Poinsettia History

Many plants are holiday symbols, but few say Christmas as well as the poinsettia. Did you ever wonder why this came to be?

If you've done much traveling, you've probably noticed that poinsettias grow naturally as large shrubs in tropical locations. The history of how this tropical plant came to the US and became a holiday symbol is quite interesting.

The plant's common name came from Joel Roberts Poinsett. Mr. Poinsett was the first United States Ambassador to Mexico being appointed by President Andrew Jackson in the 1820s. At the time of his appointment, Mexico was involved in a civil war. He was responsible for talks with Mexico that led to the purchase of Texas.

Because of his interest in botany, Mr. Poinsett introduced the American Elm into Mexico. During his stay in Mexico, he wandered the countryside looking for new plant species. In 1828 he found a beautiful shrub with large red flowers growing next to a road. He took cuttings from the plant and brought them back to his greenhouse in South Carolina. Even though Poinsett had an outstanding career as a United States Congressman and as an ambassador, he will always be remembered for introducing the poinsettia into the United States.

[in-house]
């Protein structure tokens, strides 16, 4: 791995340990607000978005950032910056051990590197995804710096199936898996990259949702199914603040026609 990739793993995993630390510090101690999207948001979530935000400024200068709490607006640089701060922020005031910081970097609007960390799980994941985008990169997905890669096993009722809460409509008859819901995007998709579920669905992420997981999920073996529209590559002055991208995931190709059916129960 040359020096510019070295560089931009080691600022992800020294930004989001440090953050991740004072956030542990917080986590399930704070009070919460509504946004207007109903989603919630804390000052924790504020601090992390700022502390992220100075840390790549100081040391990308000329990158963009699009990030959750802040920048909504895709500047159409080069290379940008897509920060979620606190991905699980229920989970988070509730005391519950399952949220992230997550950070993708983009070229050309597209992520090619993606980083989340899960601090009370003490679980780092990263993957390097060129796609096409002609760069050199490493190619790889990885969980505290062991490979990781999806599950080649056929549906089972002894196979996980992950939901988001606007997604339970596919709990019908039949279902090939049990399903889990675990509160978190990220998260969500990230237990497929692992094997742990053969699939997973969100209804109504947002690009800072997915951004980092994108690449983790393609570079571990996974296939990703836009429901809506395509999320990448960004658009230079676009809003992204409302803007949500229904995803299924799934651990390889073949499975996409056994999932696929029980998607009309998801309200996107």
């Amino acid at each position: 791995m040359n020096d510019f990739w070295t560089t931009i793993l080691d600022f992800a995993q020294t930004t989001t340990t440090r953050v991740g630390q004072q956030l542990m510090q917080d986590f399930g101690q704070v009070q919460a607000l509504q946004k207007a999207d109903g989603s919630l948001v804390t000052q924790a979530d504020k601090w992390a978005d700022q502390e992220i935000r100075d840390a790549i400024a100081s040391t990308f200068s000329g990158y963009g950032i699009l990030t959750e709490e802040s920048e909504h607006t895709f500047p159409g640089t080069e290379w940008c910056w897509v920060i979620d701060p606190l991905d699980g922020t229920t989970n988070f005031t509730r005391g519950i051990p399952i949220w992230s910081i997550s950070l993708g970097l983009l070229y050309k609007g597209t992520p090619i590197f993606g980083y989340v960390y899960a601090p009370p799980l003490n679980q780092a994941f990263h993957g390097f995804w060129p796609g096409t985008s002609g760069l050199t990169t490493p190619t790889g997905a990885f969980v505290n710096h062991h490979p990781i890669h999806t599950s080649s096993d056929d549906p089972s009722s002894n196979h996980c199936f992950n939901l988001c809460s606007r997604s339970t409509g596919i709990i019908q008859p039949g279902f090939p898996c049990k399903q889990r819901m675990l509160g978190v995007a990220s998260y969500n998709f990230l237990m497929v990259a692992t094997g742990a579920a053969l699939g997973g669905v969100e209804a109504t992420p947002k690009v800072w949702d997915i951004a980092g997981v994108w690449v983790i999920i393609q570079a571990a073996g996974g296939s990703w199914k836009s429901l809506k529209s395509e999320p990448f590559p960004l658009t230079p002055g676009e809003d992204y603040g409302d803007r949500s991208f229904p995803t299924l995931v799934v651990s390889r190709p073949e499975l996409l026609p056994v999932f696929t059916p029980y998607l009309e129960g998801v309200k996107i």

The poinsettia became popular as a Christmas flower by the Ecke family. In the early 1900s, the Ecke family of southern California grew poinsettias outdoors for use as landscape plants and as a cut flower. Eventually the family grew poinsettias in greenhouses and today they are recognized as the leading producer of poinsettias in the United States. The Paul Ecke Ranch in California grows over 80 percent of poinsettias in the United States for the wholesale market. Ninety per cent of all the flowering poinsettias in the world got their start at the Paul Ecke Ranch.

In its native Mexico, poinsettias are a perennial flowering shrub that can grow to ten feet tall. The showy colored part of poinsettias that most people think are the flowers are actually colored bracts (modified leaves). The flowers of the poinsettia are the little yellow balls in the center of the colorful bracts.

A very common misconception about poinsettias is that they are poisonous. This is absolutely not true. Poinsettias are not poisonous. In fact, a study at Ohio State University showed that a 50-pound child who ate 500 bracts might have a slight tummy ache. Still, some people do have skin sensitivity to the plant's milky sap.

To see a beautiful display of poinsettias, go to Luthy Botanical Gardens in Peoria this holiday season. There you'll find a poinsettia show by day and poinsettias by candlelight with live holiday music by night. Go to http://www.peoriaparks.org/luthy-botanical-garden/ for more information.